Many workers with student loans carry over their savings for retirement. Today, a handful of companies are trying to keep them from falling behind on retirement savings by matching their student loan repayments with contributions to a 401 (k) plan.
In recent months, companies, in particular
have initiated or announced plans for such programs. Companies are joining a growing number of others helping workers reduce student debt in other ways, including making direct payments to lenders.
“This is a critical need,” said Carl Gagnon, assistant vice president of global financial wellness at
Starting Jan. 1, the insurer will allow its 8,500 U.S. employees to cash in up to five of their days off per year – they get at least 28 – for student loan repayments. “Studies suggest that growing student loan debt is hurting employees’ well-being, their focus on work and planning for retirement,” he said.
Eight percent of the 2,763 employers surveyed by the Society for Human Resource Management in April offered help with student loans, up from 4% in 2018 and 3% in 2015. According to a survey last year of 250 companies by According to the Employee Benefit Research Institute, 11% of employers offered grants for the repayment of student loans and 13% planned to add them.
Americans have $ 1.5 trillion in student loan debt, up from $ 346 billion at the end of 2004, according to the Federal Reserve Bank of New York. After mortgages, student loans are the second largest debt category. More than two-thirds of recent college graduates have student debt. Among those in debt, the average balance is $ 29,900, according to Mark Kantrowitz, editor of Savingforcollege.com.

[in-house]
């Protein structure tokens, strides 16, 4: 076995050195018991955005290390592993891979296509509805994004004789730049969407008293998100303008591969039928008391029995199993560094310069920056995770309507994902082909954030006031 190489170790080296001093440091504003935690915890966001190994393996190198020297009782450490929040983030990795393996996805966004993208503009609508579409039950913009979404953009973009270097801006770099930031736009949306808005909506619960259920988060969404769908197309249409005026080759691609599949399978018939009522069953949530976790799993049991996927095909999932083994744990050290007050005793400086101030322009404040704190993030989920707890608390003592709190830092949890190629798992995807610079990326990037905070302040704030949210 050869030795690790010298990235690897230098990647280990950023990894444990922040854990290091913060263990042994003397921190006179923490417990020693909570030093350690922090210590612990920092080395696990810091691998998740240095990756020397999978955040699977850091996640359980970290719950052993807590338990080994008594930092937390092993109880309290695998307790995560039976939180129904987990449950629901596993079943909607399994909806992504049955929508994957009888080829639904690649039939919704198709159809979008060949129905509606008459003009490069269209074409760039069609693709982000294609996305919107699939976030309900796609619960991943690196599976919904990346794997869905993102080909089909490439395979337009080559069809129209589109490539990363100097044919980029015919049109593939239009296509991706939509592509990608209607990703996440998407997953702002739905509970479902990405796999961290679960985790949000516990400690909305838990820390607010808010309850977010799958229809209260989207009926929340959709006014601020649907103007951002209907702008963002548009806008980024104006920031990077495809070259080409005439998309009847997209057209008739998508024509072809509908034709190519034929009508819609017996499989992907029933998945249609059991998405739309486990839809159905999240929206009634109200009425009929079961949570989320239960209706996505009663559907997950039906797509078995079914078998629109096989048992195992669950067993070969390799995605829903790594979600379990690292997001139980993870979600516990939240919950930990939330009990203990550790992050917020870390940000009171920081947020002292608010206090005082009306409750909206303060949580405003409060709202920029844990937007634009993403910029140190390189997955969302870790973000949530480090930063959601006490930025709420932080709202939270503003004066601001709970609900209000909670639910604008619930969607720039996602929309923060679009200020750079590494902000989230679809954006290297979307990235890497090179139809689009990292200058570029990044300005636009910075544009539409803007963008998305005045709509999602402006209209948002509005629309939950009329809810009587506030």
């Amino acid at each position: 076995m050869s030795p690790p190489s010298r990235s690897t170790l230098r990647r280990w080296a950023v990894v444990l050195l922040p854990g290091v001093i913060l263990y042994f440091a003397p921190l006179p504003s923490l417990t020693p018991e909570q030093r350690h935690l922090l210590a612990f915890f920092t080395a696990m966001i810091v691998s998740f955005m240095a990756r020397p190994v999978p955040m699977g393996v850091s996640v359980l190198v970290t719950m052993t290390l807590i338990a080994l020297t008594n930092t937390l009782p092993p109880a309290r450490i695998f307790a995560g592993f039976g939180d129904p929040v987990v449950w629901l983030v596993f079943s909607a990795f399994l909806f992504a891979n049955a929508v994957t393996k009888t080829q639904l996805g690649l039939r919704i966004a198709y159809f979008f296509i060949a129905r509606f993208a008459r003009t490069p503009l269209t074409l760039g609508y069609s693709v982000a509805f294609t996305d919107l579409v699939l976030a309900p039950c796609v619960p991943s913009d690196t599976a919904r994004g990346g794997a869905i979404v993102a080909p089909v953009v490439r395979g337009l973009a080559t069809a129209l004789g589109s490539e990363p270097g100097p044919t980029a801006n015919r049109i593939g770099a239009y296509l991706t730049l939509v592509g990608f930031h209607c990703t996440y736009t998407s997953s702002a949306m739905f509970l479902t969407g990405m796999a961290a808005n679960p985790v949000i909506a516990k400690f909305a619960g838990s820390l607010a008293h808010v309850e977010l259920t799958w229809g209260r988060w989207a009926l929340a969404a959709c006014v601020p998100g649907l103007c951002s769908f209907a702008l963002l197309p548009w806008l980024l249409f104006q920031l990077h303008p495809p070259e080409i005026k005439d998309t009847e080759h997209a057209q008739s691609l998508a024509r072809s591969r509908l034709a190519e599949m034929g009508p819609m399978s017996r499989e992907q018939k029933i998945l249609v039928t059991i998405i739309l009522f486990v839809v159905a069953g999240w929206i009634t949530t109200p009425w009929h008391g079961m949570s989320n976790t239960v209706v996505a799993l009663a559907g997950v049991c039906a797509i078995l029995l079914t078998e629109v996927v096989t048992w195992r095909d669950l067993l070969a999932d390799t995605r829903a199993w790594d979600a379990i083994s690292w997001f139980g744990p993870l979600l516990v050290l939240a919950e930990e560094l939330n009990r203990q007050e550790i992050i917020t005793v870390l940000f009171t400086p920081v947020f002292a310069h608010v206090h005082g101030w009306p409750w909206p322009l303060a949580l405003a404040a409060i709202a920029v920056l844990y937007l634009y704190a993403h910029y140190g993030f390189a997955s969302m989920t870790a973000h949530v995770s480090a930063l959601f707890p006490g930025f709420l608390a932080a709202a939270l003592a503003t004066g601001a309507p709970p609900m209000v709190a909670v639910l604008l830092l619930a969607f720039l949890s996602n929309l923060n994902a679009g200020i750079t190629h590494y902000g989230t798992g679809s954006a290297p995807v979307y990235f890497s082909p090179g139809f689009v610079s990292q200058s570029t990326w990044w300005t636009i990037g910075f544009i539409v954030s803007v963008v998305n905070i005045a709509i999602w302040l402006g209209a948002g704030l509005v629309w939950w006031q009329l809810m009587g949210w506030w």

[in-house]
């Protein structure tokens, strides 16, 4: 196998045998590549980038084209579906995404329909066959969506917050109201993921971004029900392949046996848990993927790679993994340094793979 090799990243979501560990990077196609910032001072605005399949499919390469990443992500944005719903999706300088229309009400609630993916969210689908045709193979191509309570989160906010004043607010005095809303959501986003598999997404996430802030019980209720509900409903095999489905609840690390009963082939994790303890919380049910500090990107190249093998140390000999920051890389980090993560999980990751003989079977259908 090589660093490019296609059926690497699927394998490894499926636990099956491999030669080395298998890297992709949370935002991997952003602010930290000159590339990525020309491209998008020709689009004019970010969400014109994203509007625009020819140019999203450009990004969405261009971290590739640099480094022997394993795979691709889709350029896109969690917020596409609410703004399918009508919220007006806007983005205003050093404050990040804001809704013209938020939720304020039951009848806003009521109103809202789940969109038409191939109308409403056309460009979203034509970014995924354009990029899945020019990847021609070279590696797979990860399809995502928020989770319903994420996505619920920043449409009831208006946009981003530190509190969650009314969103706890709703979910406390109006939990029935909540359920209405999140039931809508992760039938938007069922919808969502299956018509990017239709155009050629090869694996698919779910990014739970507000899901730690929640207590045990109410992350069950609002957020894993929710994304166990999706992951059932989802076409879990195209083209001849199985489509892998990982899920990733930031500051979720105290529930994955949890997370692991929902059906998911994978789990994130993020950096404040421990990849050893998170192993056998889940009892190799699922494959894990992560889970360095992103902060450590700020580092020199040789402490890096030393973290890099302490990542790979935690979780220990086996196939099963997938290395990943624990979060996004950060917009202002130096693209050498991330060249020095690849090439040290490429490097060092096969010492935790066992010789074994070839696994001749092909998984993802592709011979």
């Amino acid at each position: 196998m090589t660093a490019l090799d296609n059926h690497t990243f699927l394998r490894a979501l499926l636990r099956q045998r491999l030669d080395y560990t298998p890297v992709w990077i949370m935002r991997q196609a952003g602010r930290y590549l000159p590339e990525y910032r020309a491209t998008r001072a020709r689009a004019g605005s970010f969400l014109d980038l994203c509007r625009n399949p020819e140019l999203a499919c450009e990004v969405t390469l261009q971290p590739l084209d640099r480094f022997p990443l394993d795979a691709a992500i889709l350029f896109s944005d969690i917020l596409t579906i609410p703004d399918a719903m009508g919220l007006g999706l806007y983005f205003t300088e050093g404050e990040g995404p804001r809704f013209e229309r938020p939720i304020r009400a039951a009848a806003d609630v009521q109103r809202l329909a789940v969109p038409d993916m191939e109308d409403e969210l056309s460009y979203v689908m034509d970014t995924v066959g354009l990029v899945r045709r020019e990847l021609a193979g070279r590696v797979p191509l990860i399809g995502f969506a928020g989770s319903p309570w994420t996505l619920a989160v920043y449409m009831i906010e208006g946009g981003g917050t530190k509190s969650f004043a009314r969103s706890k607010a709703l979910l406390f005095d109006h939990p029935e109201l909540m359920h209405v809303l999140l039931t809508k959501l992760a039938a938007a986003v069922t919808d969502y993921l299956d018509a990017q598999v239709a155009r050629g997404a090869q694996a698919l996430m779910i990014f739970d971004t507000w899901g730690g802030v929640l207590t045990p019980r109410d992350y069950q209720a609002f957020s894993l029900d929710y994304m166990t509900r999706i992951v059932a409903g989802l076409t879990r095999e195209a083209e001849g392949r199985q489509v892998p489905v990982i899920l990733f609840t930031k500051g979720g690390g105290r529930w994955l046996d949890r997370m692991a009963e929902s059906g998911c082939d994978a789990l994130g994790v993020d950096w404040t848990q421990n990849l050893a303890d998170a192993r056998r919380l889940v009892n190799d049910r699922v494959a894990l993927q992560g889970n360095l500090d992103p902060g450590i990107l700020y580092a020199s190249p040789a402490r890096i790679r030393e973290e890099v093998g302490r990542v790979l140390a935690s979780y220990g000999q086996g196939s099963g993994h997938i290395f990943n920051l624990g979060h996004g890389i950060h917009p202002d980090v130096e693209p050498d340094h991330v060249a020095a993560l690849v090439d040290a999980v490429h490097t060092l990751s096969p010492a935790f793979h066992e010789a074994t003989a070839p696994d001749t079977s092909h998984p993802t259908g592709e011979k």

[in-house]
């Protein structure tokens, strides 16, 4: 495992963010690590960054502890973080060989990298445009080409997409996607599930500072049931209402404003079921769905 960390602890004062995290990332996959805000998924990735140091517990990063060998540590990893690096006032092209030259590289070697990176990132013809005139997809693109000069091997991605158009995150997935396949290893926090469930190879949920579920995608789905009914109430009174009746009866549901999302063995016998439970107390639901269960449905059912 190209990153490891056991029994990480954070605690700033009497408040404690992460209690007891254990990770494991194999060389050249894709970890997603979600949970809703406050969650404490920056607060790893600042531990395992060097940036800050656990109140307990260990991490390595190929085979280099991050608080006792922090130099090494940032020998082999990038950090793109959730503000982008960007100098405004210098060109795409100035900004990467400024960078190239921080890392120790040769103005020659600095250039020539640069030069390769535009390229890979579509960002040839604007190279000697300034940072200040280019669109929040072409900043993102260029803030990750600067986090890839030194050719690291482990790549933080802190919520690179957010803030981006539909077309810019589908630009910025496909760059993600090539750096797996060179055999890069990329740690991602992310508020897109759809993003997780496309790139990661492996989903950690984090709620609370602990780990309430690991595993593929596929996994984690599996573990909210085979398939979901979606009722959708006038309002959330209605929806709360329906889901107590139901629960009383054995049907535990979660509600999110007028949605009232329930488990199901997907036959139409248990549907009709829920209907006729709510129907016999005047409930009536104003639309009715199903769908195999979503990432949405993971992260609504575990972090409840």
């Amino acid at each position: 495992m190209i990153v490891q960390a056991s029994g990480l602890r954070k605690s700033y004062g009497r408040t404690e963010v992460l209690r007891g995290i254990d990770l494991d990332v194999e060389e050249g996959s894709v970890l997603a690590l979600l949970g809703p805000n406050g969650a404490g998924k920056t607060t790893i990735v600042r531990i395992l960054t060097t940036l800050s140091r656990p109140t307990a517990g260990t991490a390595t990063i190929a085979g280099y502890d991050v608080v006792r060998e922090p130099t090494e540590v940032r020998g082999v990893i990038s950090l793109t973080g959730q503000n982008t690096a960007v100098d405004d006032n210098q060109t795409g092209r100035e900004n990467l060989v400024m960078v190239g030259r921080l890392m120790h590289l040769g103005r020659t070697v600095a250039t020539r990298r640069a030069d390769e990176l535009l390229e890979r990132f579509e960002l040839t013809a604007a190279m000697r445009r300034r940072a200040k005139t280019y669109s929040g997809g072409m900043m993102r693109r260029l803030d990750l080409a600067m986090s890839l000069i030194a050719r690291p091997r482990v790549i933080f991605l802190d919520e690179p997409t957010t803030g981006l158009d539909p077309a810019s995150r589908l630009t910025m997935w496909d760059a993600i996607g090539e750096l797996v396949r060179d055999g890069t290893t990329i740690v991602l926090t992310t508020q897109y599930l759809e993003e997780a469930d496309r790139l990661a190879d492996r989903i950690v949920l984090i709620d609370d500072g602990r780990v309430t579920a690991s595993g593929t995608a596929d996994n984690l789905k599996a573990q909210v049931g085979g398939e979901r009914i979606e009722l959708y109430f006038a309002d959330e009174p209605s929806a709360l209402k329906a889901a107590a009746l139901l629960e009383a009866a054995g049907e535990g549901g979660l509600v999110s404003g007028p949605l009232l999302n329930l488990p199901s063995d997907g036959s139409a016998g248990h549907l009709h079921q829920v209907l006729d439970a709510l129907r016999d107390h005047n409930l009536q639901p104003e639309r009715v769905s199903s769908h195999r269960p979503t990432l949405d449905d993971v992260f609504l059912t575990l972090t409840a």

Geoff Sanzenbacher, a researcher at the Center for Retirement Research at Boston College, said people with debt often have “a late start to save in a 401 (k) plan,” potentially reducing their retirement wealth. According to the center, college graduates with student loans who were born between 1980 and 1984 had 50% less in their 401 (k) plans by age 30 than their peers without loans.
Employer assistance in extinguishing this debt comes in several forms. Many companies offer online tools to help employees track their loan balances, compare repayment options, and refinance at lower interest rates.
In recent years, a growing number of companies, including Kronos Inc., Hulu and
started paying a fixed amount — often $ 100 to $ 200 per month — for employee loans. Some, like Unum Group, allow employees to apply the value of unused benefits, such as vacation or health insurance, to their loans.
In 2018, healthcare tech company Abbott pioneered another approach. The company pays 5% of salary into the 401 (k) account of one of its 29,000 US employees who spend at least 2% of their income on student loan payments. The worker does not have to contribute to the 401 (k) plan to get the money and must stay with Abbott for two years to keep it.
“We want to help employees start saving early,” said Mary Moreland, executive vice president of human resources at Abbott. “For every decade that you wait to start saving for retirement, the rate you need to save for the rest of your life roughly doubles. “